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Refugees & Robots: Church Helps Young Immigrants Find American Dream

03-09-2017
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Refugee teens learn computer skills
Refugee teens learn computer skills

DES MOINES, Iowa Resettling in a new country can be daunting, especially when it's halfway around the world from home.   

Louisa Irankunda was just seven years old when her family fled war in Africa and resettled in Des Moines, Iowa. 

"When I came here everybody was different, treated me different, I felt like an outcast," Louisa told CBN News.

She spoke no English, and was far away from the life she was used to growing up in a town of only Burundians where she would fetch water in the woods and carry it home. 
 
"I didn't really know what America was, but all I heard was that it was wonderful and that money grew out of the trees," said Louisa.

Tough First Years in America

Her first years in the country proved challenging. 
 
"It was very tough," remembered Louisa. "They would bully me because when I came here I didn't have hair because they said we should shave it off."

Nancy Mwirotsi, an African native living in Des Moines, noticed how the refugees resettling in the city struggled, particularly the young girls.

"I realized that we really need to start a unique program to reach out to the girls and really let them know that we are here for them," said Mwirotsi.

Mwirotsi decided to start a dance class for young refugee girls, and quickly noticed an improvement in attitude. 
 
"I started working with refugee students, and I realized we have a great opportunity to impact low-income students," said Mwirotsi.

Following that success, she looked for bigger ways to empower kids, and that's when God put coding on her heart. "Here I was with this ambitious dream of teaching kids how to program computers and we had no place, and God's been good, because you know when he gives you a task, you know what he does? He gives you the things to complete them," she said.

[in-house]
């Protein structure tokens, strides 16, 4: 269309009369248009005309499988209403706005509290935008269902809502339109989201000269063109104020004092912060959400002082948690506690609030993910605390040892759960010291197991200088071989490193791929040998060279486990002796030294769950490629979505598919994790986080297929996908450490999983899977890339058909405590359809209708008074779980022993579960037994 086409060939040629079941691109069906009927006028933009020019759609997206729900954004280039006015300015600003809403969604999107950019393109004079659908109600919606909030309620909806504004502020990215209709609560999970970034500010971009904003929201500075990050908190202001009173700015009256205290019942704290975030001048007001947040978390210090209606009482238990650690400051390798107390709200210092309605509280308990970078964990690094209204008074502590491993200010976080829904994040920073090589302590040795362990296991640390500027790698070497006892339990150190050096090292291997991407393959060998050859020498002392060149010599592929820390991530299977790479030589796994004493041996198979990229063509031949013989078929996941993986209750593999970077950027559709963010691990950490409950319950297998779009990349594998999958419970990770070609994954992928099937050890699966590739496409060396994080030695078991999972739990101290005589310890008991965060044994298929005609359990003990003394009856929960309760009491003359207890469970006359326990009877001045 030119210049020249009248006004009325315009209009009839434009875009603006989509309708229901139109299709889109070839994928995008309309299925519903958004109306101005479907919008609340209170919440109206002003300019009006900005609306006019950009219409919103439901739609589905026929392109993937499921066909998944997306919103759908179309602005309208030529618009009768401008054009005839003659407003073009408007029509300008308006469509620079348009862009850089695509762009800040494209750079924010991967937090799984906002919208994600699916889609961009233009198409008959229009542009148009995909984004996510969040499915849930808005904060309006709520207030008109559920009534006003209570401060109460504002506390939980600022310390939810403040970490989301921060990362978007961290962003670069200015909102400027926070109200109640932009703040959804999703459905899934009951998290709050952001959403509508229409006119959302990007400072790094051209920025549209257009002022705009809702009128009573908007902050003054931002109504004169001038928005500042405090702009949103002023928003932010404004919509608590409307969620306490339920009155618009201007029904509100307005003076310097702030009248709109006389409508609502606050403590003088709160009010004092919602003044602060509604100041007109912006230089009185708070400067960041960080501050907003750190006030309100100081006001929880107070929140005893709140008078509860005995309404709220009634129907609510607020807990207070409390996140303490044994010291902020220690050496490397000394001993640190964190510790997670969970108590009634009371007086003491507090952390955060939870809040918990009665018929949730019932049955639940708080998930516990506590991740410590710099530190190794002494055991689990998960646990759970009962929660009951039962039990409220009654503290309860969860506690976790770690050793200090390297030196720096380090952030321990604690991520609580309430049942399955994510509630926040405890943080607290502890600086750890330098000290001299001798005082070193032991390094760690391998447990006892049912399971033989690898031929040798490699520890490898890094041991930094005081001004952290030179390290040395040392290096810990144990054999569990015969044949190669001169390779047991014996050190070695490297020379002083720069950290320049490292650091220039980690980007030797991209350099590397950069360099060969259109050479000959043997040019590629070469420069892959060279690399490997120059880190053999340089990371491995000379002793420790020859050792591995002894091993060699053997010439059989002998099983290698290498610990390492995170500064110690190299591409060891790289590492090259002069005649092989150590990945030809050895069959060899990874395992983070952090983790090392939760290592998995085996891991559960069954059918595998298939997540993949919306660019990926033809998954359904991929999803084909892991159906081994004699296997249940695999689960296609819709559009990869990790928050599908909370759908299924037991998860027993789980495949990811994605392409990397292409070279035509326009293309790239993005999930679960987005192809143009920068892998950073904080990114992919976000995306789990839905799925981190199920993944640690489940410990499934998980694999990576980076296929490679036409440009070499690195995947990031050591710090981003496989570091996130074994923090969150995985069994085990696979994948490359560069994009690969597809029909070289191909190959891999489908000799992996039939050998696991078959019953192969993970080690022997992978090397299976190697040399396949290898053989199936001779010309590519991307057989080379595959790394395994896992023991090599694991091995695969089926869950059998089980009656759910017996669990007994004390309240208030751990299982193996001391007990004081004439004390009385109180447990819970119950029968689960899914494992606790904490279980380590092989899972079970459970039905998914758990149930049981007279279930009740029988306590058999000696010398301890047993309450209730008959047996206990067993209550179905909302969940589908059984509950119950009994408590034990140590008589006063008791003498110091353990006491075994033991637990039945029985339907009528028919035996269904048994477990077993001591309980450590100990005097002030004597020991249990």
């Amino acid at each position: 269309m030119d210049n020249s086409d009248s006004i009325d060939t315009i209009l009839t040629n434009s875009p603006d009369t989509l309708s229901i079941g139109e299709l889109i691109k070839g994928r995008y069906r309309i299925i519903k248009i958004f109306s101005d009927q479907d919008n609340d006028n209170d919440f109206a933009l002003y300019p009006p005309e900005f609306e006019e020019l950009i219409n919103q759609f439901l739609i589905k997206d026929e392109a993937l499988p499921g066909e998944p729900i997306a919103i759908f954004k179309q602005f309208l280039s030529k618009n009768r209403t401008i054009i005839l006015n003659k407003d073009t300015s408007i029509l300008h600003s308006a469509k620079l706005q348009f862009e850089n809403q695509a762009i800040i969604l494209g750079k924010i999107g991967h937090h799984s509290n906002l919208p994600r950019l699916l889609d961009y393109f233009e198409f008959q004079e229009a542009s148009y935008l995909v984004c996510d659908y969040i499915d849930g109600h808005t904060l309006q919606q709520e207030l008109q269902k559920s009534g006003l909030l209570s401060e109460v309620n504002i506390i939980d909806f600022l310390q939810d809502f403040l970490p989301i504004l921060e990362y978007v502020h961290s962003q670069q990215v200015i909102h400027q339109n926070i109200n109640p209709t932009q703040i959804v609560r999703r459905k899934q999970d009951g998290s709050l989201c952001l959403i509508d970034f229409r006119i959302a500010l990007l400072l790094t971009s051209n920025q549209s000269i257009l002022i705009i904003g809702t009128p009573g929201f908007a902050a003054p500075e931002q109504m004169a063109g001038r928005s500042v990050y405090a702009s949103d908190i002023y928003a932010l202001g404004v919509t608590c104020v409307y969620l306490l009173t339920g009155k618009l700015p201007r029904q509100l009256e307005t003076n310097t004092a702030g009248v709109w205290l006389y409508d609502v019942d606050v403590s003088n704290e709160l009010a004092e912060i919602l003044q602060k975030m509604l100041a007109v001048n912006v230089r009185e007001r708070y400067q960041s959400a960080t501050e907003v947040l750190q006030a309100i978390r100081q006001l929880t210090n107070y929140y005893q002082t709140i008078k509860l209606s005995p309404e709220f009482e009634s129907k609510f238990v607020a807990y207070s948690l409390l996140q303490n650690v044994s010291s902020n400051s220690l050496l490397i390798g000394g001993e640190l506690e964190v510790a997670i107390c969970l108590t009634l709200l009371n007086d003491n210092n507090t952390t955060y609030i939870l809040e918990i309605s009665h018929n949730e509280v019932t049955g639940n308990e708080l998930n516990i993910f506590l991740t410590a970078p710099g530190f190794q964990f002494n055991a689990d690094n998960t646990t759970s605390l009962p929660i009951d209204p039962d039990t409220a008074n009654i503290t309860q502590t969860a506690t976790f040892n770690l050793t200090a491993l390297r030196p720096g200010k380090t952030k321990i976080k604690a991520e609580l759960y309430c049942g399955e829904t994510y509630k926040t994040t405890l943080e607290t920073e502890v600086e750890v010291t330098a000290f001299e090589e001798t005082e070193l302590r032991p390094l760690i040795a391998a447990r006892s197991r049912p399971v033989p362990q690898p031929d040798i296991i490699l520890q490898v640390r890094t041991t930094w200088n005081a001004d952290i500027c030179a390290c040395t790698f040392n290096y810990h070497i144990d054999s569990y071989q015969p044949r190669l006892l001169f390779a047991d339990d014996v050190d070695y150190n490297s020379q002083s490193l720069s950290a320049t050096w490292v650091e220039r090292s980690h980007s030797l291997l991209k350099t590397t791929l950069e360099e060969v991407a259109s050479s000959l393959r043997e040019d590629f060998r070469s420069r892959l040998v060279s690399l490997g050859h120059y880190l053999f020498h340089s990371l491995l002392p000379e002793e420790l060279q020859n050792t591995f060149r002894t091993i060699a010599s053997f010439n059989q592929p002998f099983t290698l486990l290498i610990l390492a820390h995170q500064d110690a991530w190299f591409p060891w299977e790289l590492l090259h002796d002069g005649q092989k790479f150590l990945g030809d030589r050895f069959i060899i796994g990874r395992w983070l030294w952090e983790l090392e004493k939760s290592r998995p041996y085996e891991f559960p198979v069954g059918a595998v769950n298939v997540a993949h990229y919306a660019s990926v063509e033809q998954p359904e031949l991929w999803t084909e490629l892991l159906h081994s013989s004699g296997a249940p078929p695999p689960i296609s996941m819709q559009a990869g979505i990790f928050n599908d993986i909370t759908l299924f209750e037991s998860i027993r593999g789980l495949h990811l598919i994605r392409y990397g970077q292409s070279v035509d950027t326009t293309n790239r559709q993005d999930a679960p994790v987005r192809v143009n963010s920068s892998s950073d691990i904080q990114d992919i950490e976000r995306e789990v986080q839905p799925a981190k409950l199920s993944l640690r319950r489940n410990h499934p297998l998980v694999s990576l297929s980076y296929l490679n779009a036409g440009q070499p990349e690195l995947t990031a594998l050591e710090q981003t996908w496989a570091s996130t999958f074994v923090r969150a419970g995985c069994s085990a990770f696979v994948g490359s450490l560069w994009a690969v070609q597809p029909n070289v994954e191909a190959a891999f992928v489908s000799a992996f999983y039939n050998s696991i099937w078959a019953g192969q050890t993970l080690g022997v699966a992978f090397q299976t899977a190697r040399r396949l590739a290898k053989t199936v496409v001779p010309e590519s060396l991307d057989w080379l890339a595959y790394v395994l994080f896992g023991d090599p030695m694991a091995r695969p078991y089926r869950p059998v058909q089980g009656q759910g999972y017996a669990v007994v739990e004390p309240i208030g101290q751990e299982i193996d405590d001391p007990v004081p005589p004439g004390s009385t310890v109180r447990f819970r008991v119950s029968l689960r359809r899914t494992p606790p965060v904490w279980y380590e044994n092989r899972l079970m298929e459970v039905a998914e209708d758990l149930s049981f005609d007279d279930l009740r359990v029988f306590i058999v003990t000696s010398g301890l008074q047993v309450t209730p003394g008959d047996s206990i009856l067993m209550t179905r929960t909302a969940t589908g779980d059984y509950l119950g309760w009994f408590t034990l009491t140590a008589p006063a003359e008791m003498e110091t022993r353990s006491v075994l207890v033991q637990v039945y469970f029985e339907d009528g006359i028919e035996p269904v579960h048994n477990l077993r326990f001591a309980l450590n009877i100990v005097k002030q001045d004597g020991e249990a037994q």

'Pursuit of Innovation' Is Born

Nancy reached out to a couple of businesses and places in the area to host the classes, but the first place to respond and open its doors was Zion Lutheran Evangelical Church. She then found a volunteer in computer science from the church to teach the program she named PI 515 Pursuit of Innovation. 

Open to both girls and guys, each student comes from a war-torn African country. Mwirotsi's goal is to equip the students who come with tech skills to give them a leg up for future careers. Three years into the program, Mwirotsi's students are building robots, designing websites, and working on fixing a car. 

But most important, low-income students who never thought they'd be educated past high school are now considering college thanks to scholarship money their new skillset attracted. 

Iowa State offered PI 515 senior Bonito Ndayishimiye a full-ride scholarship. He will be the first in his family to attend a four-year college. 

From Poverty to Well-Paying Jobs

"In a couple of years I envision myself getting a degree in computer science and I am just fascinated, I want to learn how computers work and I would like to pretty much come up with things that could help other people," Bonito told CBN News. 

And now 15-year-old Louisa, who once felt like an outcast who couldn't speak English, is proficient in CSS and HTML, building websites, and has 4.0 GPA.  

"I know God will always be here with me by my side, and he will always take care of everything and all of my needs," said Louisa. 

Louisa is a junior web devoloper and recently won $100 from a PI 515 project.

"We were just building a website on any topic we'd like, and Nancy told us we were getting money but we didn't really believe her, so we just did it because hey, you might as well learn something!," said Louisa. "At the end of the program she actually gave us 100 dollar bill and it was amazing to actually receive something because of what you have done education wise."

Louisa had never had $100 in her hand before that day.

Hosting a year round, free technology program like this doesn't come easy. They rely on donations for everything from computers to teachers to the unexpected. But one of the most unique challenges Nancy faces with the program is convincing parents to let their girls pursue education before they get married.

"We come from a culture where if girls get married the parents are expected to receive a bride price," said Nancy, "I'm trying to educate parents that, yes, it's okay, but guess what? Your child is more important than a bride price, if she does well in school, it's way more than that $20,000 or $40,000 than they'll give you, because they'll support you."

As the PI 515 students take on new projects like building robots and restoring cars, Nancy hopes to find an even bigger space for the students to grow.  
 
"I believe that God, when he shows you a need he wants you to do something about it, he says go take care of that for me and as long as you take care of that I'll be right there standing right with you," said Nancy. "We're going to fight, to whatever way we can fight, to make sure every single kid we know gets an opportunity."

Thanks to PI 515, children who once felt like outcasts who couldn't communicate with their peers now have promising futures ahead of them in their new home. 

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